Settlement payments paid to compensate a taxpayer for his physical sickness or injury are not taxable. Can you prove physical sickness or injury by showing that the payments were not for an economic harm? The court addressed this in George v. Commissioner, T.C. Memo. 2016-156.
Facts & Procedural History
The taxpayer was a car salesman in New York. After he found a new job, the taxpayer brought suit against his former employer and two former co-workers.
The lawsuit included claims for discrimination under the Civil Rights Act of 1964 and comparable provisions of the New York Human Rights Law. He alleged that he was “constructively discharged” from Dana by virtue of a hostile work environment caused by the alleged discrimination.
The parties reached a settlement whereby the taxpayer released all claims in exchange for a $45,000 payment. The taxpayer paid $15,000 to his attorney.
The taxpayer did not report the $45,000 as income on his personal income tax returns.
The former employer issued a Form 1099-MISC to the taxpayer, which was no doubt picked up by the IRS computer matching system and which likely generated an adjustment notice and eventually the court case.
The Exclusion for Physical Injuries or Sickness
The taxpayer’s position was that the $45,000 settlement payment was excluded from gross income under Section 104(a)(2), as damages received “on account of personal physical injuries or physical sickness.”
This rule has led to a number of tax disputes between the IRS and taxpayers. The question in many of these disputes is whether there was a physical injury or physical sickness or merely emotional distress. Emotional distress is not sufficient to exclude the settlement payment.
The courts look to the origin of the claim to determine whether there was a physical injury or physical sickness or merely emotional distress. This requires the court to evaluate the complaint or petition the taxpayer filed in the underlying lawsuit.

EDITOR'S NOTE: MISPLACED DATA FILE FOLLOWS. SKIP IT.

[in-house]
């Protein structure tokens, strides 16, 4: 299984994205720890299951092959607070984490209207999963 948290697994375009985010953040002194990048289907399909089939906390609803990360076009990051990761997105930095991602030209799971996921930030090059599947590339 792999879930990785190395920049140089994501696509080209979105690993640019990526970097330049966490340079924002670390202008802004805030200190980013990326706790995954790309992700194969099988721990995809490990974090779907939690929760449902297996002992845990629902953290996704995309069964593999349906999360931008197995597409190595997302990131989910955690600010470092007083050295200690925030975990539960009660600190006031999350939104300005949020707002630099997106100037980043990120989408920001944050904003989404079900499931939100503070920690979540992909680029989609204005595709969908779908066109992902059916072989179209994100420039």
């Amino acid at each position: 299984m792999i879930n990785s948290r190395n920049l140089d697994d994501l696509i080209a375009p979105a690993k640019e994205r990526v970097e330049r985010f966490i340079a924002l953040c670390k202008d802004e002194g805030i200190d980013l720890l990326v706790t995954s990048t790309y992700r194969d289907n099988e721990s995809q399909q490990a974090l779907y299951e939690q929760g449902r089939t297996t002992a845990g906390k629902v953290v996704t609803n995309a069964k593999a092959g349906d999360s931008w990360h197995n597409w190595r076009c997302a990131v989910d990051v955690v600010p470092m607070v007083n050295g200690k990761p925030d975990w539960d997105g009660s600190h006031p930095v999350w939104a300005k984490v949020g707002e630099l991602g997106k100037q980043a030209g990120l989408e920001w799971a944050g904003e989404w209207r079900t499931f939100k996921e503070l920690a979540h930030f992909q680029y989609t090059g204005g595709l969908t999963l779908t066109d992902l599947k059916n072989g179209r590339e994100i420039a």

Absent any indication of whether the claim was for a physical injury or sickness, the courts also consider the settlement agreement terms. Absent this type of evidence, the courts may also consider other evidence that shows that the payor intended to compensate the taxpayer for physical injuries or sickness.
Evidence of Physical Injuries or Sickness
In this case, the taxpayer’s original complaint included a general allegation of “psychological and physical harms,” but it did not allege with any specificity that the taxpayer had suffered actual physical injury or physical sickness.
The settlement agreement also did not reference any physical injuries or sickness.
The court opinion suggests that the taxpayer did not present any evidence that he sought treatment from a licensed professional or other evidence of a physical injury or sickness.
The Lack of Economic Harm is Not Sufficient
The taxpayer argued that he must have been compensated for a physical injury or sickness as he was not compensated for an economic harm.
The taxpayer based this argument on the fact that he earned more money from his new job than he did at his prior job. So the taxpayer argued that the court could infer that the payment was for physical injury or sickness because it was not for economic harm.
The court did not agree that this had a bearing on the intent of the payor. It concluded that it showed that the payor compensated the taxpayer for discrimination and not a physical injury or sickness. The court reasoned that it was not limited to just physical injury or sickness or economic harm. Discrimination was a third option–and one that the court found to be the most appropriate option given the facts.
Deducting Attorney’s Fees
The court also addressed whether the $15,000 attorney’s fees were deductible above or below the line. This issue has also generated quite a bit of controversy between the IRS and taxpayers.
Attorney’s fees deducted above the line are not subject to phase outs or otherwise limited, as in the case of Schedule A itemized deductions.
The IRS argued that the attorney’s fees in this case were Schedule A itemized deductions.
The court did not agree with the IRS. It concluded that the attorney’s fees were above-the-line deductions pursuant to Section 62(a)(20). This subsection provides that payments for discrimination under the Civil Rights Act of 1964 are above-the-line deductions.
As noted by the court, the settlement agreement here specifically stated that it applied to claims for compensation “with respect to the employment relationship and termination thereof.” Given this language, the court concluded that the taxpayer paid legal fees to secure a settlement of his claim for unlawful employment discrimination and that Subsection 62(a)(20) entitled him to an above-the-line deduction of $15,000 for his legal fees.
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